New Center to Help Ex-Offenders Stay Out of Prison

By Matthew Torres. CREATED Feb 6, 2015 - UPDATED: Feb 6, 2015

NASHVILLE, Tenn. - A new non-profit organization in north Nashville is helping released inmates stay out of prison.

Executive Director Tamika Braden started The Help Center to support ex-offenders who cannot find a stable job and home because of their criminal history.

Braden started the idea in December and is planning to open the doors on Monday.

“I have always wanted to start one, but did not have the guts to do it,” Braden said. “I feel if we are going to release someone back to society, we should give them a chance to take care of themselves.”

There are currently 1.6 million people incarcerated in federal and state prisons in the U.S., according to the Corrections Corporation of America. Three out of every four inmates will be arrested again upon release.

According to latest statistics from the U.S. Department of Justice, Tennessee had more than 43,000 inmates in local jails or prisons.

“I just feel everyone deserves a second chance,” Braden explained.

The HELP Center is already working with seven transitional homes, and businesses willing to hire ex-offenders. They also aim to provide moral support and adequate training to maintain a lifestyle useful to society.

“I go to classes, take support and receive help but it doesn’t always lead anywhere,” said Stavon Riley, a former inmate released more than eight years ago. “Nevertheless, I keep trying.”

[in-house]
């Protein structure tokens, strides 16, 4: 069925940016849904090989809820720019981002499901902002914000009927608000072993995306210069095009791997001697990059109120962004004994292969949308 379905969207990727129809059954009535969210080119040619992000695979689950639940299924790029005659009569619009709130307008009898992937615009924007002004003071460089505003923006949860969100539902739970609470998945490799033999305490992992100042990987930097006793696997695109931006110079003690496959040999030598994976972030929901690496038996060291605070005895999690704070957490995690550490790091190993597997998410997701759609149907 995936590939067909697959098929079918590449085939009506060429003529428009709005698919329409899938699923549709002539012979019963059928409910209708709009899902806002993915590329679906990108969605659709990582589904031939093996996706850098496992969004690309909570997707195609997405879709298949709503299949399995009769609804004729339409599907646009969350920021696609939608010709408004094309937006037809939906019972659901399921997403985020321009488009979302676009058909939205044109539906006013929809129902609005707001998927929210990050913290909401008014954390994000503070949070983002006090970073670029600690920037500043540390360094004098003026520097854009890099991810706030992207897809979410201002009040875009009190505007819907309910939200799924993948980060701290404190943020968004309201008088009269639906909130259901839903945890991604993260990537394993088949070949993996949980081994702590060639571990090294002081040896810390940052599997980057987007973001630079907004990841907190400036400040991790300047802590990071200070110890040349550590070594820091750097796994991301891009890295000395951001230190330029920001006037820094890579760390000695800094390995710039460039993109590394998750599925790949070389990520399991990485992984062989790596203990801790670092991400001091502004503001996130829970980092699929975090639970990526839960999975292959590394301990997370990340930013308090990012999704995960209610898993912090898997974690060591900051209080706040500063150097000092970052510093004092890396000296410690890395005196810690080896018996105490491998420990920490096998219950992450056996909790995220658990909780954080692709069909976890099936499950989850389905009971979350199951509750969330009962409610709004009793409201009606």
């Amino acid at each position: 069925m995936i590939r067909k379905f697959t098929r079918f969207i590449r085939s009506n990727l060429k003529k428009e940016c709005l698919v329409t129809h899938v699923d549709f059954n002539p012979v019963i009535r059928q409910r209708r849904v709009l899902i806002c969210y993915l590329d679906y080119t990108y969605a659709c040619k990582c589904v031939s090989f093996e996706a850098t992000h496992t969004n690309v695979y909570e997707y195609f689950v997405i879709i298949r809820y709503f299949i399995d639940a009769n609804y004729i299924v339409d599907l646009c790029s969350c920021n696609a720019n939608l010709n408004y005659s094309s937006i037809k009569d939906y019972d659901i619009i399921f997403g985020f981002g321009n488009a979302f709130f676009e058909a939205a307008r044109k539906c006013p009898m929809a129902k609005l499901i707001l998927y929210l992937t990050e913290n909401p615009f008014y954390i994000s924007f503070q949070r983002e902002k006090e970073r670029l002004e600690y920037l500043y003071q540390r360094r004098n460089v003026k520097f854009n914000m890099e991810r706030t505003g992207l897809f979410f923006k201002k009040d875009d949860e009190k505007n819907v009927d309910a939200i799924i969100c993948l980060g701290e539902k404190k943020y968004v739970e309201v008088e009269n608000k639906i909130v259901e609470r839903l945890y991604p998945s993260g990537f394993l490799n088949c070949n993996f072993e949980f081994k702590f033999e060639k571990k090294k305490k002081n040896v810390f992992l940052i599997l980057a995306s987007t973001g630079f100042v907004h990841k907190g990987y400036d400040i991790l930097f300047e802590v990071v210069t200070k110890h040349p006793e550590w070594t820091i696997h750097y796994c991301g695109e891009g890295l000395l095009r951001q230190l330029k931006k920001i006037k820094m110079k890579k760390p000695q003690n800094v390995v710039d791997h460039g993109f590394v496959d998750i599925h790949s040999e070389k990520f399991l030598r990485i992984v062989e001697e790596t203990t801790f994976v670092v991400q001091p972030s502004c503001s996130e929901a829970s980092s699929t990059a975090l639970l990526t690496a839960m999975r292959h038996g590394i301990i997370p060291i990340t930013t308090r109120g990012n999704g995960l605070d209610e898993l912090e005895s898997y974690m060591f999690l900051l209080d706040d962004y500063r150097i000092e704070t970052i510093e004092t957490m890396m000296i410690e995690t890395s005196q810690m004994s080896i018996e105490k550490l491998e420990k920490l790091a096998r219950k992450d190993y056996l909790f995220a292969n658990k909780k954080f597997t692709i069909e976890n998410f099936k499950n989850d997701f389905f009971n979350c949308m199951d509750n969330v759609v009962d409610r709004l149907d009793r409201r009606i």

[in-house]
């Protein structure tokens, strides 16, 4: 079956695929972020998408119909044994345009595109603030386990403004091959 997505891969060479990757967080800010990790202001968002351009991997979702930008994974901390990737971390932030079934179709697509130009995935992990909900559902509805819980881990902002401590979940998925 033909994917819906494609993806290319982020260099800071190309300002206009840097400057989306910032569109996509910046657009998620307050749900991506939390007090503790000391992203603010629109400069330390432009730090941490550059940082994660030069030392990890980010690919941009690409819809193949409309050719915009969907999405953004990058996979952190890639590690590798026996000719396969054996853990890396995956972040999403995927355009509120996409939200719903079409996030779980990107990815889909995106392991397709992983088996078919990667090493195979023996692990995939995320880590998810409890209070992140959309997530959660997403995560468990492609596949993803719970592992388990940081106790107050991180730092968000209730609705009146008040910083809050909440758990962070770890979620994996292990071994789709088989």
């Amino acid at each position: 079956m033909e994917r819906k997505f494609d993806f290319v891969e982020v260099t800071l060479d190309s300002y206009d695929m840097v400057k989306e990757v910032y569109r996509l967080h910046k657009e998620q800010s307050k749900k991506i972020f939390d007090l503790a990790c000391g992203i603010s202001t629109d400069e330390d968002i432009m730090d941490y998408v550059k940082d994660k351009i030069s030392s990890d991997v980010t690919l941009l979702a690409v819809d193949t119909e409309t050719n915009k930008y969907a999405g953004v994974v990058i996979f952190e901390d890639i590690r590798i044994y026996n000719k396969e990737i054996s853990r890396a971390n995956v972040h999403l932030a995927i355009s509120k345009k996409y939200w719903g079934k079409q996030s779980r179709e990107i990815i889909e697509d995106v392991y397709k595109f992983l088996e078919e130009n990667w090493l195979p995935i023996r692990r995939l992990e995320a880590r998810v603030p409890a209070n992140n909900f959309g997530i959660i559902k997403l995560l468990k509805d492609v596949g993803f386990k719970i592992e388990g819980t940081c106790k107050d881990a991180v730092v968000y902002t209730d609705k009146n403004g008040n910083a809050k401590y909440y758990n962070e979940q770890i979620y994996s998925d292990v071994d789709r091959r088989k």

Riley has been on the other side of the law since he was 15-years-old. The father of an 8-year-old girl is now staying at a halfway house and plans to use the help from the center to get back on his feet.

“It’s not that we don’t want to work, don’t want to go to school or don’t want to pay bills, but I feel we deserve some type of leeway,” Riley said. “We don’t expect it to be given it to us, but we need the help.”

More than 650,000 inmates are released every year and about two-thirds of them go back, according to the U.S. Department of Justice. The CCA said the problem of recidivism can go down if inmates participate in education programs and vocational training, find employment, and receive substance abuse help.

“Everyone who has been released from incarceration or been through it should take advantage of any type of help,” Riley added.

The center has yet to officially open, but Braden hopes to serve more than 400 former inmates in the area and expand to nine more states.

The center is located on 3918 Dickerson Road, Suite 110.

The group is looking for more volunteers and donations for supportive services such as bus passes, work uniforms, identification cards and deposit for housing.

You can call them at (615) 891-2659 or visit

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